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Few creatures live in such close and intimate contact with human beings as flies. As `the constant, immemorial witnesses to the human comedy', flies accompany human beings wherever they go, even beyond (or at least into) the grave. Almost one tenth of all the species known to science are flies.
For centuries, flies have been seen as mankind's enemy, blamed for plagues, subject to public excommunication in the Middle Ages and campaigns of extermination during the early years of the twentieth century. As `Lord of the Flies', Beelzebub is the embodiment of evil. For many centuries, flies were thought to be produced by spontaneous generation, and thus not to be legitimate parts of God's creation. From St John Chrysostomos through to David Cronenberg, flies - and, more especially, their maggots - have represented the horror of the formless. And yet human beings have also found it easy to identify with the weakness and vulnerability of their intimate enemies - and even occasionally to admire their pursuit of pleasure.
Fly explores the slow redemption of the fly, as the intricate miracle of its design and function gradually became appreciated. The secrets of the fly's uniquely versatile powers of flight are only just beginning to be understood and harnessed. The twentieth century that began with worldwide campaigns for the extermination of the fly ended with the humble fruit fly at the centre of the revolution brought about by genetics.
Connor delights in tracking his lowly subject through myth, literature, poetry, painting, film, and biology. Humans live in close and intimate quarters with flies, but Fly is the first book to give these common creatures their due.
Steven Connor is a critic, broadcaster and cultural historian. He is Professor of Modern Literature and Theory in the School of Literature and Humanities at Birkbeck College, University of London, and is the author of many books including The English Novel in History (1995), James Joyce (1996), Dumbstruck: A Cultural History of Ventriloquism (2000) and The Book of Skin (Reaktion, 2004).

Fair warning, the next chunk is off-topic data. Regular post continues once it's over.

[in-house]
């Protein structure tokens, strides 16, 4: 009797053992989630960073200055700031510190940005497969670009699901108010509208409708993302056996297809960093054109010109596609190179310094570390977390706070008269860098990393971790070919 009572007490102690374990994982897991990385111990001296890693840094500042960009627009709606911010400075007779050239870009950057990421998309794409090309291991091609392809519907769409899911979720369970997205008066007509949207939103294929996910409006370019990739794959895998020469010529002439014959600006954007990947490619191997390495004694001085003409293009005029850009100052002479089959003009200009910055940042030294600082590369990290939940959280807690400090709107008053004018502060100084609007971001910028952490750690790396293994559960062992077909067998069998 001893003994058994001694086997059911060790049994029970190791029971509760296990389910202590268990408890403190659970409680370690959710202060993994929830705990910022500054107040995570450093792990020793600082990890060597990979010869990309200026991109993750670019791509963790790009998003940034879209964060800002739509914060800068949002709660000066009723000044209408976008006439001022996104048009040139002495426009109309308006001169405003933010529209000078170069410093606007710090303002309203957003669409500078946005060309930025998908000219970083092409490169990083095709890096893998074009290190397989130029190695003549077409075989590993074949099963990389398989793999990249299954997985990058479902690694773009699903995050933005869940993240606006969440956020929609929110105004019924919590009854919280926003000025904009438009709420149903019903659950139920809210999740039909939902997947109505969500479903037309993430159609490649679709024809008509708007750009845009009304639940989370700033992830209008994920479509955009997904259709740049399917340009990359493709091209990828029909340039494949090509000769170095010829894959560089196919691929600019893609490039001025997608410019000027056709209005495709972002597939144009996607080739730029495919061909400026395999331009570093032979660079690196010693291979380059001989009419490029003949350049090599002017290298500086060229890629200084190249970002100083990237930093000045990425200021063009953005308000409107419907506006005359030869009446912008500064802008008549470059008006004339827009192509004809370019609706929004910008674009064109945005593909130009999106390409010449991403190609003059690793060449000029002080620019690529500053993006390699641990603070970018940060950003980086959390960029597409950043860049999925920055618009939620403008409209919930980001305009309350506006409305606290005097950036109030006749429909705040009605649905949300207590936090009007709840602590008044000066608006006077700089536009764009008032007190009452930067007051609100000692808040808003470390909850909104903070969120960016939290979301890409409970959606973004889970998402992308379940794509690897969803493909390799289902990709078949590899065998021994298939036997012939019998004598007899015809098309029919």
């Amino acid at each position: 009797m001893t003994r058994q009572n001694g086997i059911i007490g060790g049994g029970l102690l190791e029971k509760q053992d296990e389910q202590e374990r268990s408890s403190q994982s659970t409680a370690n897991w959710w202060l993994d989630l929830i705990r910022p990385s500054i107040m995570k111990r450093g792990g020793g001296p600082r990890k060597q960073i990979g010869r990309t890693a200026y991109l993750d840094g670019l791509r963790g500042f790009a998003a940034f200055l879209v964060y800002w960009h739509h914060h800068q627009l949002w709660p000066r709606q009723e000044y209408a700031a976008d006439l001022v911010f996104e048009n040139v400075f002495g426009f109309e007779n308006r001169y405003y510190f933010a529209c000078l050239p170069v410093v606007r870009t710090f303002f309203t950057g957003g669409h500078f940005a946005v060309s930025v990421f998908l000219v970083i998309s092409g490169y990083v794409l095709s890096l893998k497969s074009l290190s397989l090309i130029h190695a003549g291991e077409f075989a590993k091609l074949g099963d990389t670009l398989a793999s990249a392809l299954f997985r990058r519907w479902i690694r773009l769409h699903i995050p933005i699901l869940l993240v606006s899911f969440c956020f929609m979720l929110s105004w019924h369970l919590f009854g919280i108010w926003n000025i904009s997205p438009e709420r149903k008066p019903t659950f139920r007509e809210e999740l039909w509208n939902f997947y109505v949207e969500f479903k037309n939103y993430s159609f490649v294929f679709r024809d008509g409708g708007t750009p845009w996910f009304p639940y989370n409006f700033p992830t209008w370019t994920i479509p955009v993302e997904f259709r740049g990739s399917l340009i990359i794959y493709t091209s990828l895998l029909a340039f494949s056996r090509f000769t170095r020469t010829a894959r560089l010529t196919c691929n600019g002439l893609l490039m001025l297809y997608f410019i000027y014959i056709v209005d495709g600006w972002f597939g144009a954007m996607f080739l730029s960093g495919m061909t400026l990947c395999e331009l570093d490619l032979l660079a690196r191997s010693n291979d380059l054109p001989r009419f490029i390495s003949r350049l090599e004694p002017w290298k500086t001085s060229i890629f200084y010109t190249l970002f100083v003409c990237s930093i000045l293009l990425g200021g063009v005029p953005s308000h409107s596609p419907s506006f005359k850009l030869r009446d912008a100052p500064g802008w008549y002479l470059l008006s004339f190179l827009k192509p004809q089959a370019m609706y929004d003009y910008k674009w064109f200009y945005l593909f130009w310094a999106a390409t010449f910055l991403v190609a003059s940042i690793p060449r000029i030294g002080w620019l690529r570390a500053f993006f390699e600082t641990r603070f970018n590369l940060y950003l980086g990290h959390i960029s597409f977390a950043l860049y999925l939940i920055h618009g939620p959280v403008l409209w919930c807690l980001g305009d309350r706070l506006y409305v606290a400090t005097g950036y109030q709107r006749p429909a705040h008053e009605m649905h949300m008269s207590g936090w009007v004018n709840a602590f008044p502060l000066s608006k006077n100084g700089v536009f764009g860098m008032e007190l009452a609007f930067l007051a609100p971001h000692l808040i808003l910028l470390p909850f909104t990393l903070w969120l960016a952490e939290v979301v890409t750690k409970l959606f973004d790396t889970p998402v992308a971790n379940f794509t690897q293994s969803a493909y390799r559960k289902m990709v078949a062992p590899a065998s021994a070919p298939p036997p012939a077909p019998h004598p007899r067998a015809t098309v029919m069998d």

In Fly, Steven Connor undertakes the monumental task of acquainting a prejudiced public with the spectacular diversity of Diptera. The book is a tour de force of all manner of flies through both scientific and cultural lenses ... The illustrations are an unremitting delight the author has done a fantastic job of hunting down images ... Fly is a joy to read ... Science' Fly is a fascinating little volume, informative because of the imaginative breadth of material used to reflect mankind's attitude to the flies that have shared our lives for millennia ... the text is interspersed with fascinating illustrations ... This is a compact work of scholarship, well researched and well referenced, both from entomological and literary standpoints. I commend it to any reader whose view is broader than a microscope tube. British Journal of Entomology and Natural History ... a very interesting read ... highly recommended European Journal of Entomology